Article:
The -143 point drop by the Nasdaq on Thursday was a warning.

It was not a warning that the market is going to crash this week but it was a not so subtle reminder that it could crash at any time. That is especially true because we are moving into the traditionally weak August/September period. Thursday's drop was not unusual. If you look back over the last several months there have been several sharp one-day declines. The market continued higher after each event. Eventually there will be an event where the direction change is longer lasting as in several weeks. The drop in June was followed by three weeks of volatility but it was not damaging. It was just a regular bout of profit taking. As long as critical support is not broken, we can live with these monthly declines.

The problem, other than the Aug/Sep period, is the recent flurry of market analysts warning of an impending correction. Obviously, nobody knows when it will happen but it will eventually happen. With those warnings, the sudden and unexplained market declines take on a more ominous tone.

The Dow gained 250 points for the week thanks to Boeing, which added 198 Dow points. There were several other stocks that added a few points on earnings early in the week but Boeing was the super star. Does anyone other than me think Boeings 29 point spike is likely to be sold? I expect there are plenty who would take that bet.

The Dow is well over resistance but it was basically a single stock rally that could collapse just as quickly as it spiked, although I expect it to be a slow bleed until the emotions fade. Obviously, some shorts were singed significantly. They may come back to try and get some of their money back next week.

The Dow Transports are crashing and the Russell 2000 fell back to support. The Nasdaq lost ground for the week. That means the Dow was the sole survivor in an otherwise weak market. That is not likely to last if the other indexes slip into their post earnings depression phase.

For the S&P, Thursday was an outside reversal day. That typically appears when the market is about to change direction. There is no guarantee the index is going to roll over but that is a typical sign of trouble. The S&P chart is still bullish until the index falls back below 2,420 and that is not likely unless we are going to get a real correction. There are no signs yet, but sometimes they do arrive unexpectedly. The A/D line on the S&P did stumble last week but it is still positive.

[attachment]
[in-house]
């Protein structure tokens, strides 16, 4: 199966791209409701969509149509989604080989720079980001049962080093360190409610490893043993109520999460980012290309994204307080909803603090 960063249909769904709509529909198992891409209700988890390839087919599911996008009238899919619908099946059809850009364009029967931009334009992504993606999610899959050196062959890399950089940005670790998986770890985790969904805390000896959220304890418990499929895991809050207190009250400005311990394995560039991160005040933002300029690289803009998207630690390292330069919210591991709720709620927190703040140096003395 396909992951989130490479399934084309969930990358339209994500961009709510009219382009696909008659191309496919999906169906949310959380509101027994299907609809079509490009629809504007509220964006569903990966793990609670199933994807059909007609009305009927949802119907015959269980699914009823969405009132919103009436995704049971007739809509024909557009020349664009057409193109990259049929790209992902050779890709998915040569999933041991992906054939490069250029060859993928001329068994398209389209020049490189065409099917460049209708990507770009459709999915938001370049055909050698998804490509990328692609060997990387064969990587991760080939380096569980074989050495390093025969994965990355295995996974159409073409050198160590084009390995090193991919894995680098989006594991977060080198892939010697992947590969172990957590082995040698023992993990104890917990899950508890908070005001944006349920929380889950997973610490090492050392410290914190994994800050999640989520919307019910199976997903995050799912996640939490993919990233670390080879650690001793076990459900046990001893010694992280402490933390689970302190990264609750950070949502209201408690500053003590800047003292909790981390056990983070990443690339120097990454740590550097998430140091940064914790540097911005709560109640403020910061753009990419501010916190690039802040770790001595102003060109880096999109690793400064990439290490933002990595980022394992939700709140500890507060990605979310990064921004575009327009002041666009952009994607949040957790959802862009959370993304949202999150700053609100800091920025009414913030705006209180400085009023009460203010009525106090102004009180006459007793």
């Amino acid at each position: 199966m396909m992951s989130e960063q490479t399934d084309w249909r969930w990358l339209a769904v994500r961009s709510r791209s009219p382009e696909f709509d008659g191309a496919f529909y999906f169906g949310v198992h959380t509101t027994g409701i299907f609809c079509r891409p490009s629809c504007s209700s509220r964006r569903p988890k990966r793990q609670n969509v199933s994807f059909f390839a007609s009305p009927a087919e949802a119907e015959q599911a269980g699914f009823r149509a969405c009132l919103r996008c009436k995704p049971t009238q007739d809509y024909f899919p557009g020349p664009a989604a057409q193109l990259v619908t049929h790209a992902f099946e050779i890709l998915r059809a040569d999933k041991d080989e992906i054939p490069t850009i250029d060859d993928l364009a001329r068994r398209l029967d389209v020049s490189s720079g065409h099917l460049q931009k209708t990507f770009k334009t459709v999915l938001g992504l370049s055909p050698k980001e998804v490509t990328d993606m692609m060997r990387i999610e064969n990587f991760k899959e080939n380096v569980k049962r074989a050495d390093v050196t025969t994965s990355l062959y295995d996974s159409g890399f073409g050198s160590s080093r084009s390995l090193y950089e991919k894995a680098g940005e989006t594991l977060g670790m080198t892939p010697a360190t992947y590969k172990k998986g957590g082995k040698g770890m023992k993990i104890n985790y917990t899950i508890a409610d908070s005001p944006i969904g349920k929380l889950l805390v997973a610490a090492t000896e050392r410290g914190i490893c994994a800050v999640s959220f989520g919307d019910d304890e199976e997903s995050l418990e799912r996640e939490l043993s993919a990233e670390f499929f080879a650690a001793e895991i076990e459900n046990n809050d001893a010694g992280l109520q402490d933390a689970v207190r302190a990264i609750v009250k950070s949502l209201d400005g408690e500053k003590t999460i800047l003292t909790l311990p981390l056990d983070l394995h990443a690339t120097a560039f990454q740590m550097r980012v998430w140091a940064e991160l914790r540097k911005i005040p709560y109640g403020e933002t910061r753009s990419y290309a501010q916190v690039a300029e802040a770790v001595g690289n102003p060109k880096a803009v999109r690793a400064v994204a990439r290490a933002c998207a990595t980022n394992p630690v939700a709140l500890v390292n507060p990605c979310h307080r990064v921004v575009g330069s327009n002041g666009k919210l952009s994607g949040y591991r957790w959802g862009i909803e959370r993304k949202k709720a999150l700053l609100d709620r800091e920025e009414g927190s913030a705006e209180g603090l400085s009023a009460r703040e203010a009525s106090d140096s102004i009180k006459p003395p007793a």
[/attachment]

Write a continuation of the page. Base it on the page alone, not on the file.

The reversal on the Russell is a little more troubling. The index stopped at resistance of 1,452 on three days and then sellers appeared. The Russell was heading lower while the Dow and Nasdaq were still climbing on Wednesday. The support at 1,425 is critical. A break there targets 1,400 and and the retracement of the July gains. This would be negative for market sentiment.

By the end of the week more than 425 S&P companies will have reported earnings. The cycle "should" begin to fade after Apple reports on Tuesday. The post earnings depression phase is normally enhanced in August because of the low market volume and the lack of interest in the market. With three weeks left before kids begin going back to school, traders will be taking time off to squeeze in some final vacation days.

The economic calendar is busy with the payroll reports getting the most attention. Unless there is a very big miss, they should be ignored because the Fed is on hold until December, unless there is a sudden spike in jobs/inflation. That is not likely so the reports this week are informational only and the market will probably ignore them.

The biggest risk for the week remains Washington. The Senate is still in session and the president is blasting them day and night on twitter and in speeches. There is always the risk of an unexpected political event that upsets the market. This term that is more likely than ever before.

I recommend not being overly long for the next couple of months. Maintain positions but be prepared to exit quickly if the long awaited correction appears. There is always another day to trade if you have capital in your account.

Enter passively, exit aggressively!

Jim Brown

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